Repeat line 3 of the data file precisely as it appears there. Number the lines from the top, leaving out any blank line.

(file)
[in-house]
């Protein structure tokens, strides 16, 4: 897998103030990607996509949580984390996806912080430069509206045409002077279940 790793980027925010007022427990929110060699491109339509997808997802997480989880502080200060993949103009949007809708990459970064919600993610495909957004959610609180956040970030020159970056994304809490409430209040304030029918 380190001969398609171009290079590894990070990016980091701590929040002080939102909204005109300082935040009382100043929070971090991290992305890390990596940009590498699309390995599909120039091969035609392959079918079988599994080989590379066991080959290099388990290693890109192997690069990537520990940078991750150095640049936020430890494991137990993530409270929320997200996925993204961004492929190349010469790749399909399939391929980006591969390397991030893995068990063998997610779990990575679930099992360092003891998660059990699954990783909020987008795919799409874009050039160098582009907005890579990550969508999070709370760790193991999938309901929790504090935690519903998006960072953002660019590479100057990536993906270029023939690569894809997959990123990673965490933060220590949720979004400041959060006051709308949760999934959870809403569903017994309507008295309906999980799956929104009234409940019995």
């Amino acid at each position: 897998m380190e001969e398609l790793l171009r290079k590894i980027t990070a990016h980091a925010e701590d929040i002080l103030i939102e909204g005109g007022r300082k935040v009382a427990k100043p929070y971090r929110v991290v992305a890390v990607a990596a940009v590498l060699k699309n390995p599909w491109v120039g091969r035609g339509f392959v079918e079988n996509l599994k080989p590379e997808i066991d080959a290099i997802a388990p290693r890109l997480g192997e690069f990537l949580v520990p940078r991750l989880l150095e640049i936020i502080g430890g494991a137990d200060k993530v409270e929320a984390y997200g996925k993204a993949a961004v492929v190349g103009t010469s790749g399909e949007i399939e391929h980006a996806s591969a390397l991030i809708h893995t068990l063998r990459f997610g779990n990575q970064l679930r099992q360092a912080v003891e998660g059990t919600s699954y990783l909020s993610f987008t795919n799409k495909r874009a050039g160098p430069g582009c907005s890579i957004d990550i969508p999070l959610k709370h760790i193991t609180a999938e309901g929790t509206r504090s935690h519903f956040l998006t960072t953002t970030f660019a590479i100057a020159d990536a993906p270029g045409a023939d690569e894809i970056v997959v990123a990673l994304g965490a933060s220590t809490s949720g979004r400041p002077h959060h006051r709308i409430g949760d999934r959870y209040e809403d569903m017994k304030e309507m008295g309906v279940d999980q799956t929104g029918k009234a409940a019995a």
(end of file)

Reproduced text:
């Amino acid at each position: 897998m380190e001969e398609l790793l171009r290079k590894i980027t990070a990016h980091a925010e701590d929040i002080l103030i939102e909204g005109g007022r300082k935040v009382a427990k100043p929070y971090r929110v991290v992305a890390v990607a990596a940009v590498l060699k699309n390995p599909w491109v120039g091969r035609g339509f392959v079918e079988n996509l599994k080989p590379e997808i066991d080959a290099i997802a388990p290693r890109l997480g192997e690069f990537l949580v520990p940078r991750l989880l150095e640049i936020i502080g430890g494991a137990d200060k993530v409270e929320a984390y997200g996925k993204a993949a961004v492929v190349g103009t010469s790749g399909e949007i399939e391929h980006a996806s591969a390397l991030i809708h893995t068990l063998r990459f997610g779990n990575q970064l679930r099992q360092a912080v003891e998660g059990t919600s699954y990783l909020s993610f987008t795919n799409k495909r874009a050039g160098p430069g582009c907005s890579i957004d990550i969508p999070l959610k709370h760790i193991t609180a999938e309901g929790t509206r504090s935690h519903f956040l998006t960072t953002t970030f660019a590479i100057a020159d990536a993906p270029g045409a023939d690569e894809i970056v997959v990123a990673l994304g965490a933060s220590t809490s949720g979004r400041p002077h959060h006051r709308i409430g949760d999934r959870y209040e809403d569903m017994k304030e309507m008295g309906v279940d999980q799956t929104g029918k009234a409940a019995a």